Millennials Are Broke, But Some Are Way Broker Than Others, Study Shows

Here's why student debt is creating a massive racial wealth divide between millennial families.

A man, in black and white, stares off screen

It’s no secret that millennials are broke. They lag in retirement savings, homeownership, and overall wealth when compared to previous generations. But it turns out that some millennials are much more broke than others — for an upsetting reason.

Per NPR, a deep dive into the numbers revealed a disturbing trend in millennial wealth that highlights racial inequality in America.

New research showed that, when considering just older millennials (that is, millennials born before 1990) while white millennials have managed to start closing the wealth gap between them and older generations, Black millennials have actually seen the gap widen.

What Does the Study Say?

Researchers at the Institute for Economic Equity (​IEE) at the Federal Reserve Bank of St. Louis looked into the Federal Reserve’s Survey of Consumer Finances and found that older millennials (who they define only as millennials who were born before the 1990s) had made “pretty substantial” wealth gains over the past few years, though they still remain 11 percent behind previous generations.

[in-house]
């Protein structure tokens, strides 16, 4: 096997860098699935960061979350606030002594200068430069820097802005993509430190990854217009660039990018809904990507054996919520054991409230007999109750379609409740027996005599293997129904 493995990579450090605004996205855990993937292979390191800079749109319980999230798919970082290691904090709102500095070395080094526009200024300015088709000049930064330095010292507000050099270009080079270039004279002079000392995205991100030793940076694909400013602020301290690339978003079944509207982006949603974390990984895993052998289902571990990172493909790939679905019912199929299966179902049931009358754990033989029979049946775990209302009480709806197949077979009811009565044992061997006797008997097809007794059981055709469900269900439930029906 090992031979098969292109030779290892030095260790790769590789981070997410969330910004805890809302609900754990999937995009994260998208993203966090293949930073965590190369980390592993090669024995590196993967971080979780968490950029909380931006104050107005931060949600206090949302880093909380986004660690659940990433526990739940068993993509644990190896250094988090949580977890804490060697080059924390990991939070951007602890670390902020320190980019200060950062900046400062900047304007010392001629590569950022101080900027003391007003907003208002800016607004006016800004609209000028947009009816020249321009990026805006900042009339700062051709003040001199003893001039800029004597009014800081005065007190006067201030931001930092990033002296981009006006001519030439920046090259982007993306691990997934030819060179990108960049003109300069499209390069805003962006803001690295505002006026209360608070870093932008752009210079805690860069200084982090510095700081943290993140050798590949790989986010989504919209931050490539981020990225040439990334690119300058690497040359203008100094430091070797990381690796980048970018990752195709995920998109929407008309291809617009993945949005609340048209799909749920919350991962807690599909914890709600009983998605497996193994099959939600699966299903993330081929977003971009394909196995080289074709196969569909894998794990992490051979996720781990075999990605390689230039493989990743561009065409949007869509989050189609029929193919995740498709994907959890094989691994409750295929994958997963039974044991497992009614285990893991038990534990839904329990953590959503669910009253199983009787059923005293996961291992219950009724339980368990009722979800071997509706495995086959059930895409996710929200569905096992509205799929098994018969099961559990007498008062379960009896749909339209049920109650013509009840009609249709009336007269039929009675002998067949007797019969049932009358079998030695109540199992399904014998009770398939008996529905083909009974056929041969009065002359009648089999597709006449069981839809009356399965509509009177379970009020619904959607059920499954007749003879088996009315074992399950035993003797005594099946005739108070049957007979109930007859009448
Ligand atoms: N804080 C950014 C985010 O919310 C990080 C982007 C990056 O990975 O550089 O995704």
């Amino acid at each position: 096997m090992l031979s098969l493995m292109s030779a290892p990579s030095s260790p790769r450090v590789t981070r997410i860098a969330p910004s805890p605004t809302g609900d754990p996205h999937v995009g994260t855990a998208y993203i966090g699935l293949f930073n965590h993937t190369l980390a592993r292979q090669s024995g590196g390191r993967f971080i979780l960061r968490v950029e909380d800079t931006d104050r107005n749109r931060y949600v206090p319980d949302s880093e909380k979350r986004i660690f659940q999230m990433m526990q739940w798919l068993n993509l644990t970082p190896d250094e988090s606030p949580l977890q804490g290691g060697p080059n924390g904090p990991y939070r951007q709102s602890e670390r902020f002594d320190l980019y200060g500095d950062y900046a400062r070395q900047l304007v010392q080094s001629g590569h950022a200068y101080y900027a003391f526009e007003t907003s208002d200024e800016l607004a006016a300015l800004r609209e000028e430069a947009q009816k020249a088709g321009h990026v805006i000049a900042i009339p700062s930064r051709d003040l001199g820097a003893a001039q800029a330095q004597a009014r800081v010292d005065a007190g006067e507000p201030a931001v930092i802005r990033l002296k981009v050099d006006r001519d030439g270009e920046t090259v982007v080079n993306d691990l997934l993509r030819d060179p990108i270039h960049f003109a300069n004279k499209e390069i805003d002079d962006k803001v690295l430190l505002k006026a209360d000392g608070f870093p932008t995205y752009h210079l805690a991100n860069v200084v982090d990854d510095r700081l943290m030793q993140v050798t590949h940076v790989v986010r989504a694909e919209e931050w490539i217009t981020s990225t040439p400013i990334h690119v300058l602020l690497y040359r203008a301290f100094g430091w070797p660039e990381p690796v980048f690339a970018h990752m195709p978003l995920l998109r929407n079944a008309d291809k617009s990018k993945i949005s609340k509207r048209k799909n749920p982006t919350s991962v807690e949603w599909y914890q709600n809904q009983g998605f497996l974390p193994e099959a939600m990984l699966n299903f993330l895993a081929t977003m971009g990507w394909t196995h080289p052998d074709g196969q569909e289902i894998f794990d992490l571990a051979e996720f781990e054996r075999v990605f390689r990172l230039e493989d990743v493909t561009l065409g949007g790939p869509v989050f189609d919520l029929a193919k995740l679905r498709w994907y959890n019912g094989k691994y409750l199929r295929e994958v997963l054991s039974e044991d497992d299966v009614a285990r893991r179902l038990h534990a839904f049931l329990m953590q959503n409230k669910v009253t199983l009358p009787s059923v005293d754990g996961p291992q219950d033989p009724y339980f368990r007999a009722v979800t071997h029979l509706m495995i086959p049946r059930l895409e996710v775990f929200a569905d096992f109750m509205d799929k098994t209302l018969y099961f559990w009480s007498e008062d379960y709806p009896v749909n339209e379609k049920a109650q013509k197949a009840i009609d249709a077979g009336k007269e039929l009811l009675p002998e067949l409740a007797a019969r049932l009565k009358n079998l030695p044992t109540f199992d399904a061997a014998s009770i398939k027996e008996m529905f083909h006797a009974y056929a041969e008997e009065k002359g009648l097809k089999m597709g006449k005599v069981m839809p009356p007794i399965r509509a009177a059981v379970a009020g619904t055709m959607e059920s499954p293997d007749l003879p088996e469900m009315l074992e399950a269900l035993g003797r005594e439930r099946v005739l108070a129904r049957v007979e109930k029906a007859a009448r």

On the surface, this sounds like great news for a generation that previously seemed destined to drown in debt. But a closer look at the numbers showed that it is primarily white, college-educated millennials who have managed to amass wealth.

Meanwhile, Black and non-college-educated have actually fallen further behind, as research shows white millennials trailing the wealth of previous white generations by only five percent, while Black millennials are a shocking 52 percent behind previous Black generations.

Why Are Black Millennials Experiencing a Wealth Gap?

There’s no single reason for this level of wealth disparity but the two primary factors seem to be generational wealth and student loan debt.

White millennials are also more likely to have wealthy parents, which means they might be receiving financial help with things like buying a house or paying off debts. This is especially relevant when it comes to student loan debt, as 80 percent of Black millennials still have student loan debt, versus just about half of white millennials.

What Does This Mean for Families?

That things are terrible for them. This massive wealth disparity is even larger for millennial families, as data indicates that the typical white millennial family has $88,000 in wealth, while a typical Black millennial family only has about $5,000.

And wealth is an intergenerational problem. Families that struggle to gain, maintain, or have access to wealth will have fewer financial opportunities to pass along to their children — meaning that the wealth cycle could continue, barring major governmental action.

Stuff like this shows just how monumental canceling student debt would be for Black (and all) millennials, and how universally helpful affordable child care would be for everyone.